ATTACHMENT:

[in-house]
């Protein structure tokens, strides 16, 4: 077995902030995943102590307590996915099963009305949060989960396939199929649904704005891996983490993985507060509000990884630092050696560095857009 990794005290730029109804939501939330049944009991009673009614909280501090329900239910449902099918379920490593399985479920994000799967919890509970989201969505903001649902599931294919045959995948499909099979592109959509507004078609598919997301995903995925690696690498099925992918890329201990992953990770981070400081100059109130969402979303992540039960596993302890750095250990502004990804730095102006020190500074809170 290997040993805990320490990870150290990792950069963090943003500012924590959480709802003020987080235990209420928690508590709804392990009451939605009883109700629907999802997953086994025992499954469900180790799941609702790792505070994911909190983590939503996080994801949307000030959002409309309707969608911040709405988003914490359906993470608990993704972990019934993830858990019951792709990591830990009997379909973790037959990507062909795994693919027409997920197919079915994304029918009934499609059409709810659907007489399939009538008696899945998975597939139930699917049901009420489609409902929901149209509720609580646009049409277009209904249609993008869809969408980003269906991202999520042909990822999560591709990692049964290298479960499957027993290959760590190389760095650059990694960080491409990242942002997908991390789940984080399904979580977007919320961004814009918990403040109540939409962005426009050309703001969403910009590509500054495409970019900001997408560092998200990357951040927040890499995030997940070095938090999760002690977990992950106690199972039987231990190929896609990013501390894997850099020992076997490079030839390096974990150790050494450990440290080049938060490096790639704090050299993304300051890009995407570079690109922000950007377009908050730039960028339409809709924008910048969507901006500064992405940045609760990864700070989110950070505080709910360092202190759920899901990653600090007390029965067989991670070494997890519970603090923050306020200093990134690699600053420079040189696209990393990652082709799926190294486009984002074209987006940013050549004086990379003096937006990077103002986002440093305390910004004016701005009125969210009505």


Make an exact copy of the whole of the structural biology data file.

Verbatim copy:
[in-house]
């Protein structure tokens, strides 16, 4: 077995902030995943102590307590996915099963009305949060989960396939199929649904704005891996983490993985507060509000990884630092050696560095857009 990794005290730029109804939501939330049944009991009673009614909280501090329900239910449902099918379920490593399985479920994000799967919890509970989201969505903001649902599931294919045959995948499909099979592109959509507004078609598919997301995903995925690696690498099925992918890329201990992953990770981070400081100059109130969402979303992540039960596993302890750095250990502004990804730095102006020190500074809170 290997040993805990320490990870150290990792950069963090943003500012924590959480709802003020987080235990209420928690508590709804392990009451939605009883109700629907999802997953086994025992499954469900180790799941609702790792505070994911909190983590939503996080994801949307000030959002409309309707969608911040709405988003914490359906993470608990993704972990019934993830858990019951792709990591830990009997379909973790037959990507062909795994693919027409997920197919079915994304029918009934499609059409709810659907007489399939009538008696899945998975597939139930699917049901009420489609409902929901149209509720609580646009049409277009209904249609993008869809969408980003269906991202999520042909990822999560591709990692049964290298479960499957027993290959760590190389760095650059990694960080491409990242942002997908991390789940984080399904979580977007919320961004814009918990403040109540939409962005426009050309703001969403910009590509500054495409970019900001997408560092998200990357951040927040890499995030997940070095938090999760002690977990992950106690199972039987231990190929896609990013501390894997850099020992076997490079030839390096974990150790050494450990440290080049938060490096790639704090050299993304300051890009995407570079690109922000950007377009908050730039960028339409809709924008910048969507901006500064992405940045609760990864700070989110950070505080709910360092202190759920899901990653600090007390029965067989991670070494997890519970603090923050306020200093990134690699600053420079040189696209990393990652082709799926190294486009984002074209987006940013050549004086990379003096937006990077103002986002440093305390910004004016701005009125969210009505």